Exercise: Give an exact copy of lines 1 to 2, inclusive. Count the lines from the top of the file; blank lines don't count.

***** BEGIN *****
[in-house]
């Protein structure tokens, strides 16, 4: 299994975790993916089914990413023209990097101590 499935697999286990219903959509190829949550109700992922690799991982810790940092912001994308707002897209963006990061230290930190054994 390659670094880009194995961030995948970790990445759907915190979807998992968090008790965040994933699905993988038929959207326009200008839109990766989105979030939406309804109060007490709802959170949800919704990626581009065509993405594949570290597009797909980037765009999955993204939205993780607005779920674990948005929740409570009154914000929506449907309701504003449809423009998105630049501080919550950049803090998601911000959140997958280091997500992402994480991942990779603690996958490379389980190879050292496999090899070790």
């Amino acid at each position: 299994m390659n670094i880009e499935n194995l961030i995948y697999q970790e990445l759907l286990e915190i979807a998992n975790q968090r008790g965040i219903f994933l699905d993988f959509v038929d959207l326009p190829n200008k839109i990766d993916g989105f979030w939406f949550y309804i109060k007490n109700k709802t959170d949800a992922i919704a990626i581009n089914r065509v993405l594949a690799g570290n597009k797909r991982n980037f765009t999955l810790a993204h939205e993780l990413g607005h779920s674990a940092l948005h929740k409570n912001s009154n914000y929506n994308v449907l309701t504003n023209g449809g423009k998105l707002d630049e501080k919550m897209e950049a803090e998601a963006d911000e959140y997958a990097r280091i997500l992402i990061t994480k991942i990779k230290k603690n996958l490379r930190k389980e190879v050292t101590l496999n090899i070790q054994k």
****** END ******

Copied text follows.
[in-house]
């Protein structure tokens, strides 16, 4: 299994975790993916089914990413023209990097101590 499935697999286990219903959509190829949550109700992922690799991982810790940092912001994308707002897209963006990061230290930190054994 390659670094880009194995961030995948970790990445759907915190979807998992968090008790965040994933699905993988038929959207326009200008839109990766989105979030939406309804109060007490709802959170949800919704990626581009065509993405594949570290597009797909980037765009999955993204939205993780607005779920674990948005929740409570009154914000929506449907309701504003449809423009998105630049501080919550950049803090998601911000959140997958280091997500992402994480991942990779603690996958490379389980190879050292496999090899070790």